Now the ice melts around Ellen

Now the ice melts around Ellen

Sjusjøen resident and NVE’s local rainfall grantee Ellen Tømte Hagen (33) has never seen such a large amount of snow in May in the ten years she and her family have lived on the roof of Ringsaker, the country’s largest shanty municipality.

On 1 May, he measured 152 centimeters of compacted snow at Storason, a fixed measuring point 900 meters above sea level. Not since 1985 has there been this much snow in a green spring month.

On April 15, the measuring stick showed 172 centimeters – a snow record on Lake Sjusjon since 2008.

On May 10 it was still 132 cm.

– Just the night before I heard the sound of water dripping from the roof. It has been very cold during the nights for the past few days. We weigh the snow and the weight shows that there is a lot more water in the wet snow than in the dry snow, Domde Hagen tells Talkbladet.

May 10 SJUSJÖEN: 132 centimeters of snow. Henrik Tømte Hagen (150 cm) stretches his head over the edge of the ice. Photo: Private.
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Ten years of flood

Snowmelt on Sjusjøen flows to Mjøsa and further to Glomma.

Already on the weekend Tuesday or Wednesday Warnings NVE (Norwegian Directorate of Water Resources and Energy) On ten-year flood risk in eastern Norway.

Most exposed from the start: gloma and trammensvastrajet.

– The magnitude of the Orange flood in a few days will already have serious consequences, and people in exposed, low-lying areas need to prepare now. For example, moving valuables from cellars, moving caravans along river banks and protecting boats. Anne-Live Øine Leine, who is in charge of NVES flood warning, tells Dagbladet that farmers should remove the round bales near normal water levels.

RENA 2018: Rescue teams in flood waters to save a caravan.  Photo: Lars Eivind Bones / Dogbladet.

RENA 2018: Rescue teams in flood waters to save a caravan. Photo: Lars Eivind Bones / Dogbladet.
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There, the flood warning telephone is “hot” during the day.

Not sure about the weather

– Since last Wednesday, rain and temperature forecasts have been changing daily. This creates uncertainty about when and where the floodwaters will arrive, says Øine Leines.

In the latest flood warning NVE estimates that many mountain areas are seeing one-and-a-half to three times more snowfall than normal.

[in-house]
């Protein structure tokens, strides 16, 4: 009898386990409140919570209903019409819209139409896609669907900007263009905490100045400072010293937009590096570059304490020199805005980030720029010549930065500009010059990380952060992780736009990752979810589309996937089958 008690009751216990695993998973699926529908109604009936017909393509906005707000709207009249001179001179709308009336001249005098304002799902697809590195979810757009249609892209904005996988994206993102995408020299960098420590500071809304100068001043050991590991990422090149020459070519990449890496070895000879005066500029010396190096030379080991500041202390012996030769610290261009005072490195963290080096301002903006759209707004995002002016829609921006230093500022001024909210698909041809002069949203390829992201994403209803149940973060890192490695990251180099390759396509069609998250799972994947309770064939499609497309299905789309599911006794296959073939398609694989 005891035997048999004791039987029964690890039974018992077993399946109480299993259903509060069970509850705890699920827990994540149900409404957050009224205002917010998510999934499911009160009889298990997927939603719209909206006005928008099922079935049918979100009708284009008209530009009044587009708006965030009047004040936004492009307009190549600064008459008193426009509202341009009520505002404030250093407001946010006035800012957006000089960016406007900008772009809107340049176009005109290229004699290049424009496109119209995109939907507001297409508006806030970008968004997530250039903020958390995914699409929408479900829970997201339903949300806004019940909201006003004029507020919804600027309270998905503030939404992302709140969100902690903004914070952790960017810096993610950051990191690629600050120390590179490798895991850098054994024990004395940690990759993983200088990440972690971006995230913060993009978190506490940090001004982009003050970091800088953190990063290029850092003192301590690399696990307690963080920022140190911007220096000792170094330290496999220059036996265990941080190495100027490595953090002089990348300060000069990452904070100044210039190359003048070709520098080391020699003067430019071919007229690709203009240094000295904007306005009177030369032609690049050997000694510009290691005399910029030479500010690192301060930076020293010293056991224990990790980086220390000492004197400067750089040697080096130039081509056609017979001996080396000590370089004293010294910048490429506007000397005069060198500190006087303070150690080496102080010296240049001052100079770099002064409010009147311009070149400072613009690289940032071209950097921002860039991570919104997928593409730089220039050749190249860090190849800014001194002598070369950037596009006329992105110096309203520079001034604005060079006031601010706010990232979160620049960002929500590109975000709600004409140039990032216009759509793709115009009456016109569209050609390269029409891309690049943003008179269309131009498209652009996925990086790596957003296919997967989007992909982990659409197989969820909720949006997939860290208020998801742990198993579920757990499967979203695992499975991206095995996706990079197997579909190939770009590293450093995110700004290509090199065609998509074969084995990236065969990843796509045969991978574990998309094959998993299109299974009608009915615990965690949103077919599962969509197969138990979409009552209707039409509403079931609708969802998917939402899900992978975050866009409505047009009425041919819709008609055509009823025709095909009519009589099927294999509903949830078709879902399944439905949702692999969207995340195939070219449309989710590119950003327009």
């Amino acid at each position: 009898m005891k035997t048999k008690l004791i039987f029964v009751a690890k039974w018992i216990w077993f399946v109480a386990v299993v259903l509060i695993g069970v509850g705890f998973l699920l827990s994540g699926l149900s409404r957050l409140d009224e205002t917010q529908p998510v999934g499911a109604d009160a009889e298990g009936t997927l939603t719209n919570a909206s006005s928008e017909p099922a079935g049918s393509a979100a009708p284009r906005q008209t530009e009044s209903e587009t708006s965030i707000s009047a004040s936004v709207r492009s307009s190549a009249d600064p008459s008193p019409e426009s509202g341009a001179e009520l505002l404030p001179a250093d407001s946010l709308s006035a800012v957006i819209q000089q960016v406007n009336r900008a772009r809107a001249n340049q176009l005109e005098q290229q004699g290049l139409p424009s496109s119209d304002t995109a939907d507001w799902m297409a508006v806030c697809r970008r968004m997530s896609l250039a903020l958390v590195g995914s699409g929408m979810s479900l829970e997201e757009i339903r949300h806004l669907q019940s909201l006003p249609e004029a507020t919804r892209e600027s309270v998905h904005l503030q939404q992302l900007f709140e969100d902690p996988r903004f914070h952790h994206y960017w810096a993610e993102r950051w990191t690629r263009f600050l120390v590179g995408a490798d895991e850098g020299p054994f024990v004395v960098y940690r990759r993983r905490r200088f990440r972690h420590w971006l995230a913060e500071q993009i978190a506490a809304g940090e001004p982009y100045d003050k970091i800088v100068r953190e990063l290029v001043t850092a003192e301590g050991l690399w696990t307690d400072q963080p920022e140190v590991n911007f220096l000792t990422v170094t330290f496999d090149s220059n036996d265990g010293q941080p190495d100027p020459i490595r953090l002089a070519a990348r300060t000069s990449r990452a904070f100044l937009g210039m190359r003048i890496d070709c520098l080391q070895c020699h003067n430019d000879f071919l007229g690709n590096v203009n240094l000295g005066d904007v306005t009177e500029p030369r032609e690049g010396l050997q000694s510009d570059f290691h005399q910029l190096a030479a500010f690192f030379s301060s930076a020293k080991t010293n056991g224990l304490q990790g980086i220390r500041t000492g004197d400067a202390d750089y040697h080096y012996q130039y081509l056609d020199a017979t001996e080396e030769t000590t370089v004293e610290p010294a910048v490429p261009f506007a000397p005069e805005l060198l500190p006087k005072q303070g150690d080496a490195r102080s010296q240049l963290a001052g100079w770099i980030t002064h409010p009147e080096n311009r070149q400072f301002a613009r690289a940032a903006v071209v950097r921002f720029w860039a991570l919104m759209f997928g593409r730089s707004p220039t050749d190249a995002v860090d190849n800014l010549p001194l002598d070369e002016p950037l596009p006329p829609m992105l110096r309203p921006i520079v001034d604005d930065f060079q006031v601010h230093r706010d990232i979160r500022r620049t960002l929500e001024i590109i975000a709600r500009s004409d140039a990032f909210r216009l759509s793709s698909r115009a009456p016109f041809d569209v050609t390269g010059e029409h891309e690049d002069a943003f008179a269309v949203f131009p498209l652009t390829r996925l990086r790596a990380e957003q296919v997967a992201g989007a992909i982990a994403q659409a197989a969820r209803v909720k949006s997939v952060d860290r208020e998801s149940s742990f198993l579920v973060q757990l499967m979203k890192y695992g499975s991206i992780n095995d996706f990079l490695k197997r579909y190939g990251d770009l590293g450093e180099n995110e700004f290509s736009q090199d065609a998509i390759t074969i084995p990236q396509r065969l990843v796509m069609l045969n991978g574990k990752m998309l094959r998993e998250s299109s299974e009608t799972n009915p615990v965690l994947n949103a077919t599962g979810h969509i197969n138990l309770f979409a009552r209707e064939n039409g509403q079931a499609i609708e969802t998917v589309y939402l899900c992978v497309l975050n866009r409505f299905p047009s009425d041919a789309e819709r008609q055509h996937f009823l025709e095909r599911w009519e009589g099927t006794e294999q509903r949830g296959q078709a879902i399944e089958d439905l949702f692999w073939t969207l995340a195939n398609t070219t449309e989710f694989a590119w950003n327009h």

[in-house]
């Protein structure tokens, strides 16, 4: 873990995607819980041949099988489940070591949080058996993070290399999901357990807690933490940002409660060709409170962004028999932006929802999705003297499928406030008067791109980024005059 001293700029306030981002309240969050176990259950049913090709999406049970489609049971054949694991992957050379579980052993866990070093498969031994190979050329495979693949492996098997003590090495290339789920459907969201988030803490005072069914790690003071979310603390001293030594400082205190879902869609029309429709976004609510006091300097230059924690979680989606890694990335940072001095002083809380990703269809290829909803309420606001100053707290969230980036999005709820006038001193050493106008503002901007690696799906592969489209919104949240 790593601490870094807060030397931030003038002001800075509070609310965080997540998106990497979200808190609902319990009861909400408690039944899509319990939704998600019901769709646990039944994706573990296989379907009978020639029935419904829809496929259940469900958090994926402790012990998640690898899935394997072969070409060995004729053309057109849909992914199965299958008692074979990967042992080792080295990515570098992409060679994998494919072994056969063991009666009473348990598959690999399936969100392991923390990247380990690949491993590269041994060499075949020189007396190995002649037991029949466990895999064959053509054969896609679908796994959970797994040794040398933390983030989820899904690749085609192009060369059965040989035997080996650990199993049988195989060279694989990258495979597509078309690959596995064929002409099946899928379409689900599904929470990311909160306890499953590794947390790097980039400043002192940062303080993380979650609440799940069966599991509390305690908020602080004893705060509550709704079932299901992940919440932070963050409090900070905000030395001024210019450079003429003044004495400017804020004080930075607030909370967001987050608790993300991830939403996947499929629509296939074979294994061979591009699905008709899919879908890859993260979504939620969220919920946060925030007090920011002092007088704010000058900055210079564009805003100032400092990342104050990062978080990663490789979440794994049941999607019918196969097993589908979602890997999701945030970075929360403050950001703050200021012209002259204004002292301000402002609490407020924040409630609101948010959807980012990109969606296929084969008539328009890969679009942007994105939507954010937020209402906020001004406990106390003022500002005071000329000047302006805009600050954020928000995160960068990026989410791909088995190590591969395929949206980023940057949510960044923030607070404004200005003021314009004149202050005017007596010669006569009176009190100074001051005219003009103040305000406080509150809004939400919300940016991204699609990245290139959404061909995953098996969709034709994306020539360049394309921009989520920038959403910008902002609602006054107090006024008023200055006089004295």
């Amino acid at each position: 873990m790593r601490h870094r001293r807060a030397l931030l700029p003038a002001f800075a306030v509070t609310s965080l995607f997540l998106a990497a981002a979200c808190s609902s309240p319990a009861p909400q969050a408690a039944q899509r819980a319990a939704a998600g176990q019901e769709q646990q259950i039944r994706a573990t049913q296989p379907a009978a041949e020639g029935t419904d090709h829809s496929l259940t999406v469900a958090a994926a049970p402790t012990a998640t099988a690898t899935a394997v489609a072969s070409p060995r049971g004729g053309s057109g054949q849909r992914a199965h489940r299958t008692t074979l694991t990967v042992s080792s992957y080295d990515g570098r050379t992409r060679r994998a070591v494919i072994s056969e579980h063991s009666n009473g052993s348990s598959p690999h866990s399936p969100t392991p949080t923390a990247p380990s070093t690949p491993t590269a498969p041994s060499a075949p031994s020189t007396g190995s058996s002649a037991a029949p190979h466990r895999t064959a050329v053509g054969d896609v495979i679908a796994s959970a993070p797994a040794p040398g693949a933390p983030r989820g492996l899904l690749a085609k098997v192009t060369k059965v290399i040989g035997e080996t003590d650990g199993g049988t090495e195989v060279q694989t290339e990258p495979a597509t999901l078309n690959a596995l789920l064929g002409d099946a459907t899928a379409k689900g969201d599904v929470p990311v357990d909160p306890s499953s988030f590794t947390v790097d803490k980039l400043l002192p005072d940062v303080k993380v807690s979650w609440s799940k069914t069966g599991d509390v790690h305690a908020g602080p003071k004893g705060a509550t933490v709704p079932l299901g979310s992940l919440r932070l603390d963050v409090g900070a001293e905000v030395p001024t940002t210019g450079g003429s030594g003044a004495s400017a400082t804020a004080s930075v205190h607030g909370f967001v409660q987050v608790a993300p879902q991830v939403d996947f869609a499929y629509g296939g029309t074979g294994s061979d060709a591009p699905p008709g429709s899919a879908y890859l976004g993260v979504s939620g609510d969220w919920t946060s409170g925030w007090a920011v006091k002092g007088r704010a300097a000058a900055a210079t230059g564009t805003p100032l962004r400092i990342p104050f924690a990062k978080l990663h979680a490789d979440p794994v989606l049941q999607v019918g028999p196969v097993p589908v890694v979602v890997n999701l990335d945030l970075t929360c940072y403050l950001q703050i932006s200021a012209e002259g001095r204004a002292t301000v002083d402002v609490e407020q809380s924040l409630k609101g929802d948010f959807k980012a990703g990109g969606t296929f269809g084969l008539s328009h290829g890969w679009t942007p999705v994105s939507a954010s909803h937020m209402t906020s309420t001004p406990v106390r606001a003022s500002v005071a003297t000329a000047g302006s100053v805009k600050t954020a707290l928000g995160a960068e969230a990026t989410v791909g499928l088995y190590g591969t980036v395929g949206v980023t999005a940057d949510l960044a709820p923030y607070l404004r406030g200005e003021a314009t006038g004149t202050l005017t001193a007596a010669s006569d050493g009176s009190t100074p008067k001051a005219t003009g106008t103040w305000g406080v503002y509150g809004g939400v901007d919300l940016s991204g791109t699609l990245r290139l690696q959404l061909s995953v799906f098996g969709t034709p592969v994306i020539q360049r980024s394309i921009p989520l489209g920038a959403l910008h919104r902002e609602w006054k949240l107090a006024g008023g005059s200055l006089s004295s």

In addition to Glomma and Drammensvassdraget, NVE initially warns of abnormal water flow in Gudbrandsdalslågen, Trysilelva, Numdedalslågen and Skiensvassdraget.

NVE urges people around low-lying lakes below 500 meters above sea level to be especially vigilant before the ice suddenly turns into floodwater:

Mjøsa, Krøderen, Øyeren, Randsfjorden, Sperillen and Tyrifjorden.

The 2000s saw several catastrophic floods directly triggered by snowmelt and rainfall.

1995 was the most destructive flood in modern times. The flood was given the historical name Wesleofsen and was called the 100-year flood.

SKJÅK 2018: Pismo suffers from spring flooding.  Photo: Police helicopter.

SKJÅK 2018: Pismo suffers from spring flooding. Photo: Police helicopter.
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– Do we risk such conditions this spring?

– No, there are no signs of that now, the watchman responded to NVE’s flood warning.

There is a direct connection to the name Wesleofsen, who claimed a life when his car was swept away by floodwaters in Lillehammer.Worst flood in the country – Storofsen.

Cooler degrees and late, massive snowmelt in the mountains in southern Norway until May 22 triggered major floods in 1995.

Worst after the Black Death

Storofsen was 200 years earlier – in 1789.

Historians reasonably agree that this flood was Norway’s worst natural disaster Black Death in 1349-50.

In 1789, there was a lot of winter snow in the mountains. But in the middle and end of July there was a long period of rain, which did not completely restrain the forces of nature.

At least 61 people have died. Several thousand animals drowned, at least 3,000 residential houses were swept away by floods and at least 1,800 farms were submerged in rivers.

Gudbrandsdalen and Østerdalen were hit hard, and many had to find new farms and livelihoods far from their original homes.

Exceeded 17 meters

The Gutbrandsdal dialect still has a historical background appearing in Målselvdalen and Bardudalen in Troms.

Measurements in 1789 showed that Mjøsa had flowed nine meters above normal level (“only” seven meters below Lillofsen in 1995), Øyeren had risen 13 meters above its banks and Nedre Glomma had risen 17 meters.

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